In anticipation of the 2015 PRINZ Awards, Sally Logan-Milne Young Practitioner of the Year head judge Tracey Bridges, FPRINZ, shares some insight into the judging of last year’s award.
From Tracey’s 2014 Awards night speech: “The entrants gave the judges a very difficult task. The following questions – and their answers – shed some light on this awards category, the depth of entrants we received, and show how hotly contested this is becoming.
The first question is, it’s a big age range – can someone at the beginning of their career win against someone who can demonstrate a longer list of career achievements?
Second, if a candidate doesn’t win one year, is it possible for them to enter – and even win – in a subsequent year?
And lastly – are the “old school” values that this award represents relevant to the modern practice of public relations – and can someone working, for example, in the digital field achieve highly in the category?
The answer to each of these questions is a resounding yes.
With this award we set a very high bar, but any young practitioner who can demonstrate a personal philosophy for our practice, who has a passion for learning, a commitment to problem solving and who can demonstrate measurable results against clear objectives can win, regardless of whether they’re very new in our profession, whether they’ve had a bash at winning before, or whether they’re working in digital communications or some other branch of our profession.
The trick, of course, is to demonstrate these things to a higher standard than the other entrants.
We had some outstanding entrants, with different backgrounds, strengths and achievements.
This means the unsuccessful candidates can hold their heads up high, and the successful entrants can be doubly proud.”
The 2015 PRINZ Awards Facebook live chat, held 17 February, featured a Q&A on the Sally Logan-Milne Young Practitioner of the Year category, read on for the questions and answers.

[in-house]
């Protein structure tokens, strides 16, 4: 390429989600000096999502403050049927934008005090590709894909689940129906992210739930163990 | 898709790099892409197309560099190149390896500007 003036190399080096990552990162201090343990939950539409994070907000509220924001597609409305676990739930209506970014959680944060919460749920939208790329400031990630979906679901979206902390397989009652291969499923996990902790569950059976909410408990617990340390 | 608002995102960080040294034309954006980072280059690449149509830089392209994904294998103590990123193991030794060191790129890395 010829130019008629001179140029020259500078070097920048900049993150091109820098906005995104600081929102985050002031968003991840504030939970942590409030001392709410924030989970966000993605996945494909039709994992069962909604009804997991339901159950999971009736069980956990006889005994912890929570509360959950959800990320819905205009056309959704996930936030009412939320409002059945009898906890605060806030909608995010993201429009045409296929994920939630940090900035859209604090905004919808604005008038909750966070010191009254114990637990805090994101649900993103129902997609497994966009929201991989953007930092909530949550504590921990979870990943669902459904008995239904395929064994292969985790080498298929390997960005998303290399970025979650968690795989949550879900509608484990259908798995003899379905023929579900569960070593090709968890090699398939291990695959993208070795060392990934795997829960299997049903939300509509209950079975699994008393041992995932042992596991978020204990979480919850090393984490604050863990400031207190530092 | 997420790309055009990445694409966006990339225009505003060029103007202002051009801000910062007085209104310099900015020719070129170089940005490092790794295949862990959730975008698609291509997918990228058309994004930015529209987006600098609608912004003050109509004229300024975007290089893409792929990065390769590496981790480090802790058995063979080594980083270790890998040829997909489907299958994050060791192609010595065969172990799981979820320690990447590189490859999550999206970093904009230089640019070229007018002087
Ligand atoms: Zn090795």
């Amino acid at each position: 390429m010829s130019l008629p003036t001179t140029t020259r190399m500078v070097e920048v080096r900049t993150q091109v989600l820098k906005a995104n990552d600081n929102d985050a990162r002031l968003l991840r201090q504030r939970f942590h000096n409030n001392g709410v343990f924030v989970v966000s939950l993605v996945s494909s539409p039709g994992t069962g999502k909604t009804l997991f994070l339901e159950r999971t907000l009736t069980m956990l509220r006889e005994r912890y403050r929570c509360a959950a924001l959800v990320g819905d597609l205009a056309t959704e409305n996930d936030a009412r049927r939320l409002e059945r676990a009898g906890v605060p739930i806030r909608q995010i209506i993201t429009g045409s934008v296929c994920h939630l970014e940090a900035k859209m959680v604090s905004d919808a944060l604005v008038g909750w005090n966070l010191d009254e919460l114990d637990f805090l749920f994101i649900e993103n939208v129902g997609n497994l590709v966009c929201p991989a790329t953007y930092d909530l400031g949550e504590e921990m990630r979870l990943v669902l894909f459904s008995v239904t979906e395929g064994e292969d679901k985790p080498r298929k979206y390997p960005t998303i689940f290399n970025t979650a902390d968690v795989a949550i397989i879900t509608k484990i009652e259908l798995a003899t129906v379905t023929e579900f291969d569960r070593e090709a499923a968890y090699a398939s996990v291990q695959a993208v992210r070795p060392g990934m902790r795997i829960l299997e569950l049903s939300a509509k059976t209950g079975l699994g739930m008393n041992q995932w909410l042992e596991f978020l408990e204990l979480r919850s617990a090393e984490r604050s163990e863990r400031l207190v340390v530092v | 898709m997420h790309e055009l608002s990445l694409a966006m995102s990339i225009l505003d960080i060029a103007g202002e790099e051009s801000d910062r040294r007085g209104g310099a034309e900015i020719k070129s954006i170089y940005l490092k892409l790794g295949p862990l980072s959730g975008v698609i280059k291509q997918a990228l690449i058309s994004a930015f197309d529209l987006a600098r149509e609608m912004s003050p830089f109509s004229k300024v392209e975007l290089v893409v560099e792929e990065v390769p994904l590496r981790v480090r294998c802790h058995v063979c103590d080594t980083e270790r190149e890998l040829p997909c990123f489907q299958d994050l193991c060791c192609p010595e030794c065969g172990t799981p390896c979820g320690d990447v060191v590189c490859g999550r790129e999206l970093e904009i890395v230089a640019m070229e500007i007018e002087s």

Q: Do the judges prefer the five focus points for the Young Practitioner of the Year category to be explicitly addressed? Or can the entrant generally cover the five points?
A: Don’t leave it up to the judges to second guess, provide as much relevant detail as possible within the word count. Be sure all questions are covered in your essay.
Q: Do the judges use a point weighted system for the Yong Practitioner of the Year category like the others? E.g. is one of the focus points “worth” more?
P: The four assessment areas are equally weighted – see here.
Q: Do the seniority of the references you provide matter in the judging process for Young Practitioner of the Year? Or is the interest more in what’s said?
A: What the referee says is important and judges will pay this close attention, however judges would expect the referee to be a manager or team leader, rather than a peer. The criteria says: Submit written references from two people who are clients for your work (either internal or external to your organisation), attesting to your personal and professional attributes.
The Sally Logan-Milne Young Practitioner of the Year award celebrates the achievements of one outstanding young practitioner. The Award is run as part of the annual PRINZ Awards and is open to any practitioner under the age of 30 at the time of entry close (March 12, 2015).
Each entrant must submit an essay of up to 1200 words telling the story of their career in public relations and include two references to attest to their personal and professional attributes. The award is named after the late Sally Logan-Milne.
The winner receives $500 from the Sally Logan-Milne legacy fund, a framed certificate and the chance to access short term mentoring with a PRNZ Fellow. Entries are open now and close on 5 March, with an extended entry period of one week and a higher entry fee ending 12 March 5pm. If you have any questions about the PRINZ Awards email Simone (firstname.lastname@example.org) or call 09 358 9804.